SINGAPORE - British insurer Aviva Singapore is in the midst of setting up a financial advisory (FA) firm in a move to strengthen its key distribution channel in a highly-competitive industry.
While market sources told The Business Times that details are unavailable, they said Aviva has applied to the regulator for a licence to set up a wholly-owned FA firm.
BT understands that the insurer has received in-principle approval.
As Aviva currently relies largely on independent financial advisers and partly on a small team of relationship consultants to sell its products, industry sources also said Aviva is on a hiring spree for agents, adding that British insurer Prudential Singapore is the latest casualty in the ongoing battle for representatives.
BT was told that in mid-June, a sizable number of agents resigned from Peter Tan Organisation (PTO), one of Prudential's biggest agency "districts" or put simply, group of agency units.
Sources said about 200 PTO agents have quit and a group of them are expected to join Aviva's new FA firm, although the situation remains fluid.
They added that in recent years, PTO's more than 400 agents are estimated to have contributed on average as much as 10 per cent of Prudential's new business in weighted premiums.
Peter Tan, founder of PTO, said in an email that he is "currently contracted with Prudential" and referred BT to the insurer for queries on the matter.
Prudential declined to comment on the resignations but a spokeswoman said: "Prudential has a strong and growing agency force. As a leading life insurer, we will continue to invest in building our agency force to serve the protection and savings needs of our customers."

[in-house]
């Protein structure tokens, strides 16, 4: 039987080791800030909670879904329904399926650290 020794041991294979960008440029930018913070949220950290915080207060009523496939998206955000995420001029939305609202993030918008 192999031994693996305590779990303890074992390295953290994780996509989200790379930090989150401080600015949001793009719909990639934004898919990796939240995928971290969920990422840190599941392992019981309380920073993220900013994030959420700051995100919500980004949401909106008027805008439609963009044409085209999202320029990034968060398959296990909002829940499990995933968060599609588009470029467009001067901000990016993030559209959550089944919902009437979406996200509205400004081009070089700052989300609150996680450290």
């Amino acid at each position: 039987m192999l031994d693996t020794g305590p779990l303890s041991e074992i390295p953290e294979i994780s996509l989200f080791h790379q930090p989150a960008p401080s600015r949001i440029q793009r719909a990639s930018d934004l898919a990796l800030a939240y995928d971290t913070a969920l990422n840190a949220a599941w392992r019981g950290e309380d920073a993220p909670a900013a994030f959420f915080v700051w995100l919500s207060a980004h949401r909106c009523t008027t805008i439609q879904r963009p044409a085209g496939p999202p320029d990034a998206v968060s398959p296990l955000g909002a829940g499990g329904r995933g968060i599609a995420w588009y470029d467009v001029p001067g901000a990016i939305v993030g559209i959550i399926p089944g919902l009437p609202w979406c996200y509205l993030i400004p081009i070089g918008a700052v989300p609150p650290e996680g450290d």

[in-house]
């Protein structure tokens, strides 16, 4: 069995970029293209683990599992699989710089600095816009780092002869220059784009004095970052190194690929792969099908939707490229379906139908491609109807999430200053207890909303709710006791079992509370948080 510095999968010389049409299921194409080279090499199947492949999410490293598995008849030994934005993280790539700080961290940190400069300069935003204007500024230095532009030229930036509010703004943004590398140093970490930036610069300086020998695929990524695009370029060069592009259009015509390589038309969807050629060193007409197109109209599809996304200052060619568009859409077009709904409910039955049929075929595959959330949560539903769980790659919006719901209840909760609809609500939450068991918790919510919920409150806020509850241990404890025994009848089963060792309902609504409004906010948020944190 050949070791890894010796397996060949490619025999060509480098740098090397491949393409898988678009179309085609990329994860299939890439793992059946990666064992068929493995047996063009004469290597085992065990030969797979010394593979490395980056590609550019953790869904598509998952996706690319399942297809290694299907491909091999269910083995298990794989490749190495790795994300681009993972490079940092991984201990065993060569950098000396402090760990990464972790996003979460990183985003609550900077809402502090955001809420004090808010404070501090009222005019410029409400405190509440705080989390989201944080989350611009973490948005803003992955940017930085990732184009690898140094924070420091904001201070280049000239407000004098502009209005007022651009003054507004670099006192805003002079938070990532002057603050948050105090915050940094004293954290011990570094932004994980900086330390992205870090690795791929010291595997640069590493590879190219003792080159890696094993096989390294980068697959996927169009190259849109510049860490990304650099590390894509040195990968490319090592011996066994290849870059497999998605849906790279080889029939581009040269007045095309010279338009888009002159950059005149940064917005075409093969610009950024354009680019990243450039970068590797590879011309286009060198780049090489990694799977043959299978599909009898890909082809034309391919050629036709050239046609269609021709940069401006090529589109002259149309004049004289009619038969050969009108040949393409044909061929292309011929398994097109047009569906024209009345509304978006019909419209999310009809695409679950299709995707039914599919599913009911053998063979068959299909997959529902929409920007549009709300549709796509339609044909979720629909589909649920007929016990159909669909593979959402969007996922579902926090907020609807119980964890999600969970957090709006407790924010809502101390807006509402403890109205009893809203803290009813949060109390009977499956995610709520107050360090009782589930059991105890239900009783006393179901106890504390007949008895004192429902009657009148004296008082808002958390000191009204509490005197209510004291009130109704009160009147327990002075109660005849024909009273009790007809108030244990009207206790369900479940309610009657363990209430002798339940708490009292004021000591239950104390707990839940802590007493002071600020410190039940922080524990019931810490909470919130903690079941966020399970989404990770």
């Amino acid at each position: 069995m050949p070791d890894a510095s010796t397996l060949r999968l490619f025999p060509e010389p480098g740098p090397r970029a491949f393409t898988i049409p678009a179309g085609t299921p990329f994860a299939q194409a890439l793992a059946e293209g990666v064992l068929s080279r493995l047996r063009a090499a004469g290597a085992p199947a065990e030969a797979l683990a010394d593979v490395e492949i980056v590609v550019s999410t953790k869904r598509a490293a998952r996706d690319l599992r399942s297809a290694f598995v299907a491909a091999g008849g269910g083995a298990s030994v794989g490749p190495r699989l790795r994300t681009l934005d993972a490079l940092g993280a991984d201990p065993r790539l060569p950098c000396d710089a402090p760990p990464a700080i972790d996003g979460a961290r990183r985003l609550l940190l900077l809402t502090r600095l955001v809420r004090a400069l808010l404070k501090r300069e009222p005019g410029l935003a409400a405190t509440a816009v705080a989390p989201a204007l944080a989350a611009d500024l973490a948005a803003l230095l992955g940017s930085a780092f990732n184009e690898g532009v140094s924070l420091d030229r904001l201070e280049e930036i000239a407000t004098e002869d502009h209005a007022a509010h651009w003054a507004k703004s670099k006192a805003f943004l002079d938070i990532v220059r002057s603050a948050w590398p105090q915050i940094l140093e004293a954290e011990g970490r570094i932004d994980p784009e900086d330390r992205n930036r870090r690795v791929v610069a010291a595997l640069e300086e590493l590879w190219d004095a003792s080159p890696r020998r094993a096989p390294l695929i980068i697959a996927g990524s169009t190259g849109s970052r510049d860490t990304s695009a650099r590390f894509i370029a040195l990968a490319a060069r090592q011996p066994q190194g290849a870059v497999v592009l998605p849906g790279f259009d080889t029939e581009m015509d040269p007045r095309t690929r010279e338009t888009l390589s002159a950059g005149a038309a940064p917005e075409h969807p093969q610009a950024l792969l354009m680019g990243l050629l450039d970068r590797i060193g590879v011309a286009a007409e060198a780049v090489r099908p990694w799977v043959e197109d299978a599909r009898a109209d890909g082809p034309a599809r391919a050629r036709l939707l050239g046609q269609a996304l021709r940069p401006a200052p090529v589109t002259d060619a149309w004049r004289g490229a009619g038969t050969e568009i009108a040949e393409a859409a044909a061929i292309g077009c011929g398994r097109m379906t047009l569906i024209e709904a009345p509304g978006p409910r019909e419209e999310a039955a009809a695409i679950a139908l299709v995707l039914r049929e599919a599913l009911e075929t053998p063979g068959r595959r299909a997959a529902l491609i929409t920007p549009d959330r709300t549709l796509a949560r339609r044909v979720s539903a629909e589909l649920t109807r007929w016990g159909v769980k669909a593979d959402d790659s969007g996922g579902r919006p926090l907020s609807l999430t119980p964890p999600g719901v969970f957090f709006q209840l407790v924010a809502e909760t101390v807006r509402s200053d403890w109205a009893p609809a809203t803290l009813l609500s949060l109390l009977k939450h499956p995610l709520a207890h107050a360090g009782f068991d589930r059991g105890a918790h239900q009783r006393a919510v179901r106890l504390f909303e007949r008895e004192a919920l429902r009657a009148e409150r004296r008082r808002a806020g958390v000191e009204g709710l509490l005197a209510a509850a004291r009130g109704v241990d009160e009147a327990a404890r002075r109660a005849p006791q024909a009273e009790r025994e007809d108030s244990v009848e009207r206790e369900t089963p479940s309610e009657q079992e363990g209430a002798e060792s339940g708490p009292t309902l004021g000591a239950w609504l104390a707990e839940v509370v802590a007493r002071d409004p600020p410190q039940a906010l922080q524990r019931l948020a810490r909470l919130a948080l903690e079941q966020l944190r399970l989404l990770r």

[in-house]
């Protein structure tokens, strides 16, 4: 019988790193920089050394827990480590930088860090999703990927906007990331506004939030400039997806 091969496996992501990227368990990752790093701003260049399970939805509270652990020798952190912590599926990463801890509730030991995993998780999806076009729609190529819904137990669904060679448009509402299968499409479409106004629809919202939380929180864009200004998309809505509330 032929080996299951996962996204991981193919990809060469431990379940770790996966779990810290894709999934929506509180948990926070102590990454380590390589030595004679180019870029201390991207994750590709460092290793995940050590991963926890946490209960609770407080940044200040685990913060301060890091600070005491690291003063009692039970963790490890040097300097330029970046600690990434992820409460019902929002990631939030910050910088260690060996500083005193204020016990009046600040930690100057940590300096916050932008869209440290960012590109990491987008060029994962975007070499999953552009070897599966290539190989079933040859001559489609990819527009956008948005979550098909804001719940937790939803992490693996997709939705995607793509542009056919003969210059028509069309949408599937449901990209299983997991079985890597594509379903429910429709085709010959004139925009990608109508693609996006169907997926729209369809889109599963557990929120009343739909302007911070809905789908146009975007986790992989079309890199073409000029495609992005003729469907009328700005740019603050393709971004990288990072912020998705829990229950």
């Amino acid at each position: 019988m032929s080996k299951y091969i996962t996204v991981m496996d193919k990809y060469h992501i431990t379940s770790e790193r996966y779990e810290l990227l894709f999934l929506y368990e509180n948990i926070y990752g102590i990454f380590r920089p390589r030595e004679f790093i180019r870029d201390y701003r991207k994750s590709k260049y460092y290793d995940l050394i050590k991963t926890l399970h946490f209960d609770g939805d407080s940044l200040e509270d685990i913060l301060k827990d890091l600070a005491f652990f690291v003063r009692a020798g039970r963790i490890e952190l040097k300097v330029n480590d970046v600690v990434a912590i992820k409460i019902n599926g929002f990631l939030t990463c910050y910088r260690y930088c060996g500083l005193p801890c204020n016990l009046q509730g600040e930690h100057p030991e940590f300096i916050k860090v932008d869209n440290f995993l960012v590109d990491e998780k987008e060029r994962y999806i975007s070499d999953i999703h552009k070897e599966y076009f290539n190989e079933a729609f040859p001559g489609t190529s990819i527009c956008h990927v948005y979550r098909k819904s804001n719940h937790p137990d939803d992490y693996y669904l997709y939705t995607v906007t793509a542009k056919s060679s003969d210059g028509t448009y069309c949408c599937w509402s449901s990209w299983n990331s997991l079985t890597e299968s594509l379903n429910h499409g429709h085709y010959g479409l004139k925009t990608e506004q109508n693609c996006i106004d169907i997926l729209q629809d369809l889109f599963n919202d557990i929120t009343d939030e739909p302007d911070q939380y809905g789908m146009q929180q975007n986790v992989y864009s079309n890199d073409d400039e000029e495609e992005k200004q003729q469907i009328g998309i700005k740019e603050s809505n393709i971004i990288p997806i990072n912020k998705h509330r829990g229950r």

When approached, Aviva said: "We decline to comment on speculation."
BT understands the new FA firm could have a business model that is similar to either Great Eastern Financial Advisers (GEFA) or Manulife Financial Advisers (MFA), or a combination of both.
GEFA is wholly-owned by insurer Great Eastern Holdings Limited and was set up five years ago.
It has more than 700 advisers who are allowed to sell not just the insurer's life and general products but also a very slim selection of life insurance products from other providers under special arrangements.
About half of the FA firm's general insurance offerings are understood to be from other insurance providers.
In contrast, Canadian insurer Manulife Singapore holds a 78 per cent stake in MFA, launched in April last year.
The remaining shares are held by the FA firm's three vice-presidents of sales.
The difference between MFA and GEFA is that the former's advisers are able to offer customers a range of insurance products other than those from Manulife.
Based on the Life Insurance Association Singapore's (LIA Singapore's) data, the FA channel has been growing steadily in the past few years.
While it used to contribute only 14 per cent of new insurance business in weighted premiums in 2011, the channel has grown to 19 per cent in 2015.
LIA's first-quarter 2016 data showed that the FA channel made up 17 per cent of new business sales.
With no exclusive bank distribution deal in sight until about 2021 or so, industry players agreed that the only ways left to grow the insurance business would be to build up their agency force or FA arm, if they do not already have one.
This article was first published on July 4, 2016.
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